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dc.identifier.citation(2016) Exploring the impact of narrative interview participation in individuals with somatoform disorder and medically unexplained symptoms, no. 78.
dc.description.abstractWithin healthcare, there exists a notable number of individuals who are living with functionally hindering symptoms and conditions for which there is no medically identified cause or cure. While these conditions themselves evade observation and measurement, their presence leaves tangible limitations for the individual who experiences them. This may include feelings of guilt, abandonment by the healthcare service and social exclusion. Given these significant consequences, the personal experience of living with these unclear diagnoses is questionned. Narrative interviews, where people are given the opportunity to tell their story, can provide deep, valuable insights into someone's ideas, beliefs and feelings and how they may relate to their health. Therefore, a literature review identifies all narrative studies carried out with those who have medically unexplained symptoms. It is found that the stories people tell about their illness can be a powerful opportunity to reclaim dignity and explanation in light of uncertainty. Previous studies explore the relation of medical unexplained symptoms and events within the individual's life, including traumatic events from their past. The use of language and narrative structure is also considered significant as these are influenced by their surrounding social and cultural structures; for instance, the impact of the medical profession's imposed ideas of health and the impact this can have on patients' expectations. This suggests that the linguistic descriptions of symptoms may be cultural by nature. Overall, while previous narrative studies in this area explore the insights acquired, they have not yet investigated the use of narratives as a means of improving well-being. Given reports of narratives as effective therapeutic tools within other domains, a research study is proposed to explore the benefit narratives may have for those with medically unexplained symptoms. Since no information exists regarding the impact of undertaking a narrative interview, it is suggested that participants are interviewed following the experience. This is in the hope that participants may identify areas of lifestyle and wellbeing that are impacted by telling their story. These findings may then provide the basis for a future study which measures this impact.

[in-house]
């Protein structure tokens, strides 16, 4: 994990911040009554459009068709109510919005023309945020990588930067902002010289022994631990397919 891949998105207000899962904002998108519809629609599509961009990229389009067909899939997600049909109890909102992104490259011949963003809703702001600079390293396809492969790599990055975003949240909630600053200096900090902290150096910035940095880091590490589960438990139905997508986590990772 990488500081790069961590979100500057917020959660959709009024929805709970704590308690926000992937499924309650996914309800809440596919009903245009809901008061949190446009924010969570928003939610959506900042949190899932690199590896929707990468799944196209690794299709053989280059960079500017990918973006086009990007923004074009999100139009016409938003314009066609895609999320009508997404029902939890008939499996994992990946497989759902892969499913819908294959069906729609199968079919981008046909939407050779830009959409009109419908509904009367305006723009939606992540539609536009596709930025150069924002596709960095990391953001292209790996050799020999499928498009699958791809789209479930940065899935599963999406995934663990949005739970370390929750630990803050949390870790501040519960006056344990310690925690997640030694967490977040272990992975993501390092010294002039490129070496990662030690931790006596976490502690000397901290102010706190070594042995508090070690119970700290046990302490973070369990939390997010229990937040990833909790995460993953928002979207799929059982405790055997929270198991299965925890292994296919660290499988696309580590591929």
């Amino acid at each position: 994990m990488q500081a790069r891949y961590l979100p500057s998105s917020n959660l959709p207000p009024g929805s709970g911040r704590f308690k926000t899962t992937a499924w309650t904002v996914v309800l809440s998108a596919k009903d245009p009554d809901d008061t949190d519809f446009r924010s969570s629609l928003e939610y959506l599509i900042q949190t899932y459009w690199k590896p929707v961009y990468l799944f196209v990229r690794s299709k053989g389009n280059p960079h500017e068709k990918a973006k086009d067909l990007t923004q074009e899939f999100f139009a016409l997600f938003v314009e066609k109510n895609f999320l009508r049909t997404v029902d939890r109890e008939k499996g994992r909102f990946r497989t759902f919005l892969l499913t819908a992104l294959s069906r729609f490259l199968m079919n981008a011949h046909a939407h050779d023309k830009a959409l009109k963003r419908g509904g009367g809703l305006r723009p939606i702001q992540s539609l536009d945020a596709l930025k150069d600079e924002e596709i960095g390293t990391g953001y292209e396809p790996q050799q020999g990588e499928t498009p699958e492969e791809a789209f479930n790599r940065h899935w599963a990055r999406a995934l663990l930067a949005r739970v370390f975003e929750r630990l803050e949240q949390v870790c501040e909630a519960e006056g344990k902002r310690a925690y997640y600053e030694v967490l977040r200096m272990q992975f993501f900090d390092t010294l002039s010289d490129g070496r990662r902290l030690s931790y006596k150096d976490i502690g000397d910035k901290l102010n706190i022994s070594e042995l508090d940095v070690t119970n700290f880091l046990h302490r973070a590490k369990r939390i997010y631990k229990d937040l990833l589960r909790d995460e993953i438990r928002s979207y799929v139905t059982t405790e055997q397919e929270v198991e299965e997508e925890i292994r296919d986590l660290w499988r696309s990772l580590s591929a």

dc.publisherQueen Margaret University
dc.titleExploring the impact of narrative interview participation in individuals with somatoform disorder and medically unexplained symptoms

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